Boc-Pro (32 mg, 0.15 mmol), 2-(1H-benzotriazol-1-yl)-1,1,3,3-tetramethyluoronium tetrafluoroborate (53 mg, 0.15 mmol) and Pro-4-methoxy-β-naphthylamide hydrochloride (46 mg, 0.15 mmol) were dissolved in anhydrous N,N-dimethylformamide/tetrahydrofuiran 1:1 (4 ml). N-ethyldiisopropylamine (0.26 ml, 0.44 mmol) dissolved in N-methylpyrrolidone (1.7 molar) was added and the mixture was stirred at room temperature overnight.

The solvent was removed with a roto-evaporator and the residue was dissolved in ethyl acetate (10 ml) and extracted 3 times with water. The organic layer was dried with anhydrous Na2SO4 and the solvent was removed with a roto-evaporator. The residue was dissolved in trifluoroacetic acididichloromethane (1:4, 25 ml) and allowed to react for 1 hour. The solvent was removed with a roto-evaporator and the resulting oil was dried with a stream of nitrogen. The crude product was purified by preparative reversed phase HPLC applying a acetonitrile/water gradient. The product gave satisfactory analytical data (NMR and mass spectra).

Release of free MNA from the peptides was then measured in a Cytofluor fluorimeter (Per-Septive Biosystems, Inc.) using the 355 nm excitation/405 nm emission filter set. Enzyme kinetic parameters (Michaelis-Menten Km and kcat values) were calculated using methods known to the art (see for example, Yun, S. L. & Suelter, C. H. (1977). A simple method for calculating Km and V from a single enzyme reaction progress curve. Biochim. Biophys. Acta 480(1), 1-13.) with FAPα enzyme derived from membrane extracts of the 293-I/2 transfected cells in Example 2.

TABLE 1
Km and kcat values for FAPα-catalyzed cleavage of selected
4-methoxy-β-napthylamide (MNA)-peptide conjugates
KM Kcat Kcat/KM ×
Substrates [μM] [s−1] 104 [M−1 s−1]
Chg-Pro-MNA 75 53.7 71.6
Hyn-Pro-MNA 69 27.4 39.7
Pro-Pro-MNA 154 49.5 32.1
Val-Pro-MNA 95 27.7 29.2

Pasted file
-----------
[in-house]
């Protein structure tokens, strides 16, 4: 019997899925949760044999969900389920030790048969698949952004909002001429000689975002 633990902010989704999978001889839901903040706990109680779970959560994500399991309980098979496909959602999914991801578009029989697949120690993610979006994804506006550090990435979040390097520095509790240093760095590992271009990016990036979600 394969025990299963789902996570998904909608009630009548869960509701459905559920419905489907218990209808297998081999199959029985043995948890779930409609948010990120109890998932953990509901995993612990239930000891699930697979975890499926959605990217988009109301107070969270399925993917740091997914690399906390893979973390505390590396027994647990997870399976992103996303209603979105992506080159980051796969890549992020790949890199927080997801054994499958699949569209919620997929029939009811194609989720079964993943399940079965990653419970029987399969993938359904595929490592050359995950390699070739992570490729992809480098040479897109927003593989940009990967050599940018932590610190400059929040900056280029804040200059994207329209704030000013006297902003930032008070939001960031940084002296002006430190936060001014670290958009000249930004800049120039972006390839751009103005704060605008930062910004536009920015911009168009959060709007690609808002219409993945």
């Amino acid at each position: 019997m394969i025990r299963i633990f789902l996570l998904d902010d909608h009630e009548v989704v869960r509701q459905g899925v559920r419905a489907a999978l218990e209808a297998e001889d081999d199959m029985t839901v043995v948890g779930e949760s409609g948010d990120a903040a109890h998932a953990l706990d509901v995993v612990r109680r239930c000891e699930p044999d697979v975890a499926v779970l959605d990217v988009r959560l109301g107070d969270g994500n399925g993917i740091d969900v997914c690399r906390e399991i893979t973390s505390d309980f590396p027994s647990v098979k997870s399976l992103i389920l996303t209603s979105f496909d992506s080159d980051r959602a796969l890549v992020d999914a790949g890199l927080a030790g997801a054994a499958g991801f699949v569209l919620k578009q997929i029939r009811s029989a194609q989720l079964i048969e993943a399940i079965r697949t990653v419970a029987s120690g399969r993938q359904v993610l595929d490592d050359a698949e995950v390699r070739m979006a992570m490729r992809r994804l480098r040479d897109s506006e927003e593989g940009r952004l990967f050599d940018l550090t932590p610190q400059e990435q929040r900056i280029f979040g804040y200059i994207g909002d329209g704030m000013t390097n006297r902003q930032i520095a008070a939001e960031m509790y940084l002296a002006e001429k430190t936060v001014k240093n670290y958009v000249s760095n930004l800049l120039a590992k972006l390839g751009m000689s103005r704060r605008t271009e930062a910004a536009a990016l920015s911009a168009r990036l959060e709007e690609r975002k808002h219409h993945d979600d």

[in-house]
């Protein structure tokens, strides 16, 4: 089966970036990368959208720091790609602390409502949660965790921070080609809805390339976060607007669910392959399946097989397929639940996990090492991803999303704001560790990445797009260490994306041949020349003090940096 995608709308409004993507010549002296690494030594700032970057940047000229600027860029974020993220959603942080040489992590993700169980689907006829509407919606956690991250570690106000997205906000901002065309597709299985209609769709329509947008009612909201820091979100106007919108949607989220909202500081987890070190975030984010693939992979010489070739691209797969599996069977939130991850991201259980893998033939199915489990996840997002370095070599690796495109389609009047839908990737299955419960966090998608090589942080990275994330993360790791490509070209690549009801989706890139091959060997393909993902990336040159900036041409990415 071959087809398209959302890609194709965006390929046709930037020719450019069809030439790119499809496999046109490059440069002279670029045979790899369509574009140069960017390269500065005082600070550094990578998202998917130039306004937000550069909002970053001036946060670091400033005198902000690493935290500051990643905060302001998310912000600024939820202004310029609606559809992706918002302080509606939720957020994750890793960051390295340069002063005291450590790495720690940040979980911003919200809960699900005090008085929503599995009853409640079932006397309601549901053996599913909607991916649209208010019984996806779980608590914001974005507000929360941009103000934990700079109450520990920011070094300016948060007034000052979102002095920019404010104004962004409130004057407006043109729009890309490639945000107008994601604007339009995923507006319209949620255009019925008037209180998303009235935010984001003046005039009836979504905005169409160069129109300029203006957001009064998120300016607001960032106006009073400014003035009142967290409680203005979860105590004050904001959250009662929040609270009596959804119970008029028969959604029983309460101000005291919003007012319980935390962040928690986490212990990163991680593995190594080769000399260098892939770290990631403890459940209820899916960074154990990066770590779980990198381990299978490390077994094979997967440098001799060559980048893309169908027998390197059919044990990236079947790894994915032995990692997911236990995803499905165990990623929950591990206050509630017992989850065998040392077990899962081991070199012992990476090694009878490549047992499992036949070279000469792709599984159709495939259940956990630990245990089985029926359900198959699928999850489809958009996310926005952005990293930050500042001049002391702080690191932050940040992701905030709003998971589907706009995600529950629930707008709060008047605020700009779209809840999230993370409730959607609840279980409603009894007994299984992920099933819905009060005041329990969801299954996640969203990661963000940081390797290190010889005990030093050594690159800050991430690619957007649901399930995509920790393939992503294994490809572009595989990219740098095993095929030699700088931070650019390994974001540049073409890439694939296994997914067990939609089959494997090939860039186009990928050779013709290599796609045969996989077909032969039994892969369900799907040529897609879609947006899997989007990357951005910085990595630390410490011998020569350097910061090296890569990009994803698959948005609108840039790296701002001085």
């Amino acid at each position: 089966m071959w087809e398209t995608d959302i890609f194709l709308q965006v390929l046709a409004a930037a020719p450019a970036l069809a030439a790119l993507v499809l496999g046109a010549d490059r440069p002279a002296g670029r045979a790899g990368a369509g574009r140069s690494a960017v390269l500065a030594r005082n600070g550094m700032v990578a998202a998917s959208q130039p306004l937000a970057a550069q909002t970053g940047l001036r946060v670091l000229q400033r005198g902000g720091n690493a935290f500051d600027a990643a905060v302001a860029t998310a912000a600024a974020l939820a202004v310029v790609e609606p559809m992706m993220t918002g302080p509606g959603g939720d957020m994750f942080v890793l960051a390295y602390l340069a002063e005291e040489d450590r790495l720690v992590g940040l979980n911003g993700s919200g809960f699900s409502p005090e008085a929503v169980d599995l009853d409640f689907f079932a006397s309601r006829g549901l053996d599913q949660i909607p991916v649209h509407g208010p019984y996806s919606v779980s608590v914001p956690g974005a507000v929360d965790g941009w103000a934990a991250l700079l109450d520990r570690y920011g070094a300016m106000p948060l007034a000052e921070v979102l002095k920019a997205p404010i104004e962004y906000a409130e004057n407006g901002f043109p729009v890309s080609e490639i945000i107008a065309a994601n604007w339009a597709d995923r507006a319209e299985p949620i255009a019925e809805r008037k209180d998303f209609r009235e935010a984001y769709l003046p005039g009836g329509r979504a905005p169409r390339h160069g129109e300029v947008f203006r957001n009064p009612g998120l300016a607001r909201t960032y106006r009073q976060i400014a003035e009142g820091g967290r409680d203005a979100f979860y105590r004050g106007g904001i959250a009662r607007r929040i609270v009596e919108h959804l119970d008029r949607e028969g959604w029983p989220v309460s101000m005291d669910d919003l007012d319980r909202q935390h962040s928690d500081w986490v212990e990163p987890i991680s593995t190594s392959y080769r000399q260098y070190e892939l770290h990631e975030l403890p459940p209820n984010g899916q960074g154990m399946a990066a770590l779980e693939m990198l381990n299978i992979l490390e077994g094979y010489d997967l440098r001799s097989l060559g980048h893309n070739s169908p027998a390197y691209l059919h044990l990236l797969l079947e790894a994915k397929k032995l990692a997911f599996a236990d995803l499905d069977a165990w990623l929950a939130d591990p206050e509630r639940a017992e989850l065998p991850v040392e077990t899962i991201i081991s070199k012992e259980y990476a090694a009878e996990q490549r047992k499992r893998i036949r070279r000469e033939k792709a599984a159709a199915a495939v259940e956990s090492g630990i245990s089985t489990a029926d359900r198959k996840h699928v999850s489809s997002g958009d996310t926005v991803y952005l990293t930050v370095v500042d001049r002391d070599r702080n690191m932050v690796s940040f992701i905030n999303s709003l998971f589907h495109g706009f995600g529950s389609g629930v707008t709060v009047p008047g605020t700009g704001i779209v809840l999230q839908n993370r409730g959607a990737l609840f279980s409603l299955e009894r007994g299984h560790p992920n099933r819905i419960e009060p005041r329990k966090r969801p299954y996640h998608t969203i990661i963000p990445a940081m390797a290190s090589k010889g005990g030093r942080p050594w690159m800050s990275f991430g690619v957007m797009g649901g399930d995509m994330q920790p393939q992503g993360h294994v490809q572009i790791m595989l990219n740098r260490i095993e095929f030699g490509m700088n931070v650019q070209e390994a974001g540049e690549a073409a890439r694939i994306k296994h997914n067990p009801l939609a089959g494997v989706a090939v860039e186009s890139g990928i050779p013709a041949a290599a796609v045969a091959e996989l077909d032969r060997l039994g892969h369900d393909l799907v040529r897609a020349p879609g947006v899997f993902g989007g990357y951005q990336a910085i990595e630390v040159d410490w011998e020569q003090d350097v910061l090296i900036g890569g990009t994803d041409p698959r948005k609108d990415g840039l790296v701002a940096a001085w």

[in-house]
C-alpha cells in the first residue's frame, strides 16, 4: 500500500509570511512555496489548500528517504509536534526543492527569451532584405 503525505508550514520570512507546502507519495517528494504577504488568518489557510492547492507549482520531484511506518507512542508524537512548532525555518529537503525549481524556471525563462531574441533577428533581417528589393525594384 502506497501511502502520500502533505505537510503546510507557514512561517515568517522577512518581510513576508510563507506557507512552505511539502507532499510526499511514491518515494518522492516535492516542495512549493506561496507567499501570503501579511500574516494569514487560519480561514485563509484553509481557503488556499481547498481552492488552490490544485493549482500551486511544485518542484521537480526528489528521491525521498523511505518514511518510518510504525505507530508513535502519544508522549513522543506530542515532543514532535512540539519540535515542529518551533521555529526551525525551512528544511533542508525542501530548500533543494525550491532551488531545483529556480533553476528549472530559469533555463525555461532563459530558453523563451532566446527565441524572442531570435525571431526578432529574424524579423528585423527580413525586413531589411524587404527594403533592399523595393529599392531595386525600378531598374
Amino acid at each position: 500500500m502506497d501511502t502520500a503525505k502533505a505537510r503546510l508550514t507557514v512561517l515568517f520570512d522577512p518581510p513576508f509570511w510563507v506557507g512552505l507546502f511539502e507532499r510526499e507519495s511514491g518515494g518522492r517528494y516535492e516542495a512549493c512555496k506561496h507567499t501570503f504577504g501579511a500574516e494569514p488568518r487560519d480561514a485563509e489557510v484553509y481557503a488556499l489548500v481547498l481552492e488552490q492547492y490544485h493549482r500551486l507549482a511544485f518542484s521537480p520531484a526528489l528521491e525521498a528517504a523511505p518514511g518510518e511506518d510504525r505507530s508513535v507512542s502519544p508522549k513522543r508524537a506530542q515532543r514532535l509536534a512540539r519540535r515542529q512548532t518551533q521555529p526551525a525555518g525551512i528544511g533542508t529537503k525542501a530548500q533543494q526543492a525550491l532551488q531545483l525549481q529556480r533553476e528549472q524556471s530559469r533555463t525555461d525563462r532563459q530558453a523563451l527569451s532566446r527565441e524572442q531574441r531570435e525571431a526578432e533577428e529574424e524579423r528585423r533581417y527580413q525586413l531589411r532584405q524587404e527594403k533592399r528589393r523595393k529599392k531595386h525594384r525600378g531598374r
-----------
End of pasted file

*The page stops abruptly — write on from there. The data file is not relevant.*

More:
Met-Pro-MNA 127 27.9 22.0
Arg-Pro-MNA 278 50.6 18.2
trans-Hyp-Pro-MNA 254 37.9 14.9
Gln-Pro-MNA 273 40.5 14.8
Ala-Pro-MNA 267 35.7 13.4
Lys-Pro-MNA 530 57.1 10.8
Ile-Pro-MNA 43 12.6 8.8
Met(O)-Pro-MNA 378 26.9 7.1
Ser-Pro-MNA 872 28.3 3.3
Chg = cyclohexylglycine,
Hyn = 6-hydroxynorleucine,
trans-Hyp = trans-4-hydroxyproline

Example 11 Specificity of MNA-coupled Peptides for FAPα Versus DPP-IV

Among the-known prolyl-specific serine oligopeptidase family members, the most closely related enzyme to FAPα is DPP-IV. Since active DPP-IV is found in plasma and on many different cell types, optimization of the relative (optional) selectivity of prodrug peptidics for FAPα compared to DPP-IV is necessary to reduce undesirable conversion of the prodrug at sites other than the tumor (e.g., in the plasma). To identify peptides specific for FAPα, cleavage of MNA-coupled peptides by FAPα was compared to the ability of DPP-IV to cleave the same peptide conjugates. Release of free MNA was measured as described in Example 9. Results are shown in Table 2.

TABLE 2
Comparison of cleavage selectivity of MNA-peptide conjugates
by FAPα and DPP-IV.
Cleavage specificity
FAP DPP IV
Ala-Pro-MNA + +
Z-Gly-Pro-MNA +
Z-Pro-Ala-Gly-Pro-MNA +
+ indicates the enzyme was able to cleave the substrate
− indicates lack of cleavage

Example 12 FAPα Activity in Tumour Samples